Pre-Fall, End of Summer. Whatever you call this transitional time of year, it’s a major moment for fashion, art and design. Throughout the months of August and September, fashion weeks are staggered in major cities around the globe, followed by Paris Design Week, Maison & Objet, the London Design Festival and the increasingly fascinating Frieze Art Fair.
Both Paris Design Week and the London Design Festival are highlights of the season, delivering the perfect mix of art and design. These shows have so much to offer: access to showrooms, museums, curated exhibits and site-specific installations for you to stumble upon between cappuccinos. CDH x Geronimo created a psychedelic light exhibition at the Old Truman Brewery, while Waugh Thistleton Architects’ Multiply was an inviting modular playground outside the V&A, but my absolute favourite was Scholten & Baijings Time for Tea installation set up at Fortnum & Mason’s flagship store.
The design world is a deeply entangled web of all things beautiful. Naturally, a few common themes emerged among this year’s presentations.
Design has always been focused on solutions. The process-driven experimental approach reveals itself in materials, pattern, colour and shape. A breath of hopefulness manifested in uplifting and inclusive design. Interactive installations, recycled materials, and quirky large-scale patterns played out across different mediums that brought joy to onlookers. Our collective attention shifted toward more approachable soft, curvilinear shapes in mixed materials and finishes.
Sustainability has become a more approachable subject for designers. Across shows, designers took on new material streams and innovations to showcase their unique position regarding the environmental impact of design. An emphasis on process-driven design resulted in experimental material applications that presented what is possible rather than a final product.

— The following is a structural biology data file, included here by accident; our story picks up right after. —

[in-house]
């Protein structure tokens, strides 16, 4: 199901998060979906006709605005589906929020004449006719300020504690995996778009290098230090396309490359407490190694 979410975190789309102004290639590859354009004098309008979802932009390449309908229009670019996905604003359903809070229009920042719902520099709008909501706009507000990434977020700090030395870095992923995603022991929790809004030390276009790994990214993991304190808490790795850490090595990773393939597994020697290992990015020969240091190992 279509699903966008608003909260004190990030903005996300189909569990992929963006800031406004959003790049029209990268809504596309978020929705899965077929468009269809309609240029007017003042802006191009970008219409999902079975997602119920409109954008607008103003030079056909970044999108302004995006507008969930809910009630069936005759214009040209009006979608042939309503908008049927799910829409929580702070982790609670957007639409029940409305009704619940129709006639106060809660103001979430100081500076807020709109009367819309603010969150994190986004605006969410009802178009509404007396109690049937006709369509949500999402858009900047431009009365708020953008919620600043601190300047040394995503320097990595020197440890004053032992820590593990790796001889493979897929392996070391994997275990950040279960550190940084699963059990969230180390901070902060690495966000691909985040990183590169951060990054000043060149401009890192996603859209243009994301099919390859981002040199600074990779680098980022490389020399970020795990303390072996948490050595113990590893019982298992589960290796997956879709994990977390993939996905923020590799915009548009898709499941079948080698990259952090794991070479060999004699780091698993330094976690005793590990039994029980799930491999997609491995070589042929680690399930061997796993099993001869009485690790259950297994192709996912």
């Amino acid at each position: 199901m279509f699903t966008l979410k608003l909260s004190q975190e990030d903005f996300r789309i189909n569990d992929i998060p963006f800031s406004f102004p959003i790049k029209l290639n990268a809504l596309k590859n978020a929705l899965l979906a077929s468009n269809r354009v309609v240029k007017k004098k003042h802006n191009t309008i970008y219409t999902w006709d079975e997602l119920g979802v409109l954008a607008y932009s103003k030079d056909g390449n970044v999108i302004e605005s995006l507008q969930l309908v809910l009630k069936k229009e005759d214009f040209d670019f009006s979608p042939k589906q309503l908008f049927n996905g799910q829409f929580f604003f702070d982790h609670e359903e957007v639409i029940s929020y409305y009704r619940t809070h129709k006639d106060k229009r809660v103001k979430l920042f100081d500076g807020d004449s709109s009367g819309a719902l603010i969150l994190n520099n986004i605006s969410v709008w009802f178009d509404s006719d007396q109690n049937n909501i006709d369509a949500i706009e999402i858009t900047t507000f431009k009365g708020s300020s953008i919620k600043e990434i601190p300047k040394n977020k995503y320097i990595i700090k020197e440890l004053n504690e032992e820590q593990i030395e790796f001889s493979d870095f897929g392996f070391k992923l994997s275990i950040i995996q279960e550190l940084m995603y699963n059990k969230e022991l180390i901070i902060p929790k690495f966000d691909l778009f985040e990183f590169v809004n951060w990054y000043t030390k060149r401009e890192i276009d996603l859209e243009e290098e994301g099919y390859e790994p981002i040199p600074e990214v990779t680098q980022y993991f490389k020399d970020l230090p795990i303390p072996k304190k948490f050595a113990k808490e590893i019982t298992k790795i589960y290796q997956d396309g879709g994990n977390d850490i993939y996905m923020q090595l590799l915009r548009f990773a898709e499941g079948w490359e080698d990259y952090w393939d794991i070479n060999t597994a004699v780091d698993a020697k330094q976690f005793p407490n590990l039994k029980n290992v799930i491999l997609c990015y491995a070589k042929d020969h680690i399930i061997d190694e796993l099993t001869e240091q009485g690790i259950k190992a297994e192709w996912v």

Innovative material reuse was a common theme throughout the shows, with additional attention drawn to repurposed single-use plastics. The London Design Fair highlighted plastic as its “Material of the Year,” which naturally lead to even more experimentation.
These days, materiality has diversified. New sources for raw and repurposed ingredients blend bio-based materials, recycled plastics and engineered surfaces into exciting new categories for designers to play with. Envisions, in collaboration with Finsa, presented a curated exhibition of material palettes in unique textures, patterns and colours through various wood composites. Designers like Juli Foos, Charlotte Kidger, Kodai Iwamoto and Weez & Merl elevated recycled plastics with innovative new processes. Many designers sought inspiration in terrazzo-like flecks of colour when merging plastics.
Fairs and fashion weeks around the globe promoted our rediscovered optimism by depicting colour as emotion. Numerous colour-based installations took place throughout London including Liz West’s Colour Transfer in the newly renovated Paddington Central, a sensory colour bath at Mycoocoon’s Colour Energy Hub and, of course, Chroma Yoga in (you guessed it) Shoreditch.
Everyone is a colourist, or at least has an opinion. This year, studios and designers were not shy when it came to saturated colour. Palettes were bright, featured in oversized playful patterns that consistently demonstrated a whimsical approach to design. Colour ranges were built through intentional layering. Overlapping transparent materials provided complexity and depth of shade to otherwise flat materials, as seen in Poiret’s Spring 2019 RTW presentation in Paris.
While some exhibitions served commentary on the current state of global politics, most studios and design houses took a softened and optimistic approach to design this year. Ultimately, their point of view focused on experimental solutions, happy use of colour and pattern, and material innovation.